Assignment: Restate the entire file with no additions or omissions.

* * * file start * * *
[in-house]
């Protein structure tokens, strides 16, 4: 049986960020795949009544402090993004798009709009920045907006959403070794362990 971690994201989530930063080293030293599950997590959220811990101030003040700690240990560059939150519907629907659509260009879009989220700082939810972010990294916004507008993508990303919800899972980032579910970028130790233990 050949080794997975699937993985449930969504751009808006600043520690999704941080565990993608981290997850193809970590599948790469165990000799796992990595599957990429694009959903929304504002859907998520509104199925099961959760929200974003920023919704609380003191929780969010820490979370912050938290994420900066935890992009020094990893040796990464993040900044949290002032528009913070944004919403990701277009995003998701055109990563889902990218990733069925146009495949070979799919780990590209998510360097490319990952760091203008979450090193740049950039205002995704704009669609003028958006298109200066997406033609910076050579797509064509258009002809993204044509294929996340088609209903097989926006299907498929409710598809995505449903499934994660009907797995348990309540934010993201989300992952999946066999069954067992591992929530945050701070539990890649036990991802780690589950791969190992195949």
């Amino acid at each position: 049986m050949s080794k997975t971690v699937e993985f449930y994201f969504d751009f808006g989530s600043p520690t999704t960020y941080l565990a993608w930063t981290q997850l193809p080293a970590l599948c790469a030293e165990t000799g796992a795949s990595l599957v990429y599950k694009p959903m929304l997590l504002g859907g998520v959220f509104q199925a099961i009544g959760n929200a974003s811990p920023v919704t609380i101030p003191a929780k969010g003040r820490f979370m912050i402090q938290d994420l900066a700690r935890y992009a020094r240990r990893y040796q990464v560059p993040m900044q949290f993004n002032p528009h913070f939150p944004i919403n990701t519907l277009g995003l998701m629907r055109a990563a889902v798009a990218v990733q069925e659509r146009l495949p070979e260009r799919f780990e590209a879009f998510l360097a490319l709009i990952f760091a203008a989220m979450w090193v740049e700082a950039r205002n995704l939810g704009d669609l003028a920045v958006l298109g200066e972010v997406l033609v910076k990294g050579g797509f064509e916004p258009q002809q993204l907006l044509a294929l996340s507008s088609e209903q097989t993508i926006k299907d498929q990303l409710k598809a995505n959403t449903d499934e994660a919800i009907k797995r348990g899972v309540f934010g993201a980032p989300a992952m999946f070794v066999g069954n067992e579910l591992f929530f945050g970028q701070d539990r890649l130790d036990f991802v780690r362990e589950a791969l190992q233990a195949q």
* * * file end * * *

[in-house]
């Protein structure tokens, strides 16, 4: 049986960020795949009544402090993004798009709009920045907006959403070794362990 971690994201989530930063080293030293599950997590959220811990101030003040700690240990560059939150519907629907659509260009879009989220700082939810972010990294916004507008993508990303919800899972980032579910970028130790233990 050949080794997975699937993985449930969504751009808006600043520690999704941080565990993608981290997850193809970590599948790469165990000799796992990595599957990429694009959903929304504002859907998520509104199925099961959760929200974003920023919704609380003191929780969010820490979370912050938290994420900066935890992009020094990893040796990464993040900044949290002032528009913070944004919403990701277009995003998701055109990563889902990218990733069925146009495949070979799919780990590209998510360097490319990952760091203008979450090193740049950039205002995704704009669609003028958006298109200066997406033609910076050579797509064509258009002809993204044509294929996340088609209903097989926006299907498929409710598809995505449903499934994660009907797995348990309540934010993201989300992952999946066999069954067992591992929530945050701070539990890649036990991802780690589950791969190992195949």
């Amino acid at each position: 049986m050949s080794k997975t971690v699937e993985f449930y994201f969504d751009f808006g989530s600043p520690t999704t960020y941080l565990a993608w930063t981290q997850l193809p080293a970590l599948c790469a030293e165990t000799g796992a795949s990595l599957v990429y599950k694009p959903m929304l997590l504002g859907g998520v959220f509104q199925a099961i009544g959760n929200a974003s811990p920023v919704t609380i101030p003191a929780k969010g003040r820490f979370m912050i402090q938290d994420l900066a700690r935890y992009a020094r240990r990893y040796q990464v560059p993040m900044q949290f993004n002032p528009h913070f939150p944004i919403n990701t519907l277009g995003l998701m629907r055109a990563a889902v798009a990218v990733q069925e659509r146009l495949p070979e260009r799919f780990e590209a879009f998510l360097a490319l709009i990952f760091a203008a989220m979450w090193v740049e700082a950039r205002n995704l939810g704009d669609l003028a920045v958006l298109g200066e972010v997406l033609v910076k990294g050579g797509f064509e916004p258009q002809q993204l907006l044509a294929l996340s507008s088609e209903q097989t993508i926006k299907d498929q990303l409710k598809a995505n959403t449903d499934e994660a919800i009907k797995r348990g899972v309540f934010g993201a980032p989300a992952m999946f070794v066999g069954n067992e579910l591992f929530f945050g970028q701070d539990r890649l130790d036990f991802v780690r362990e589950a791969l190992q233990a195949q």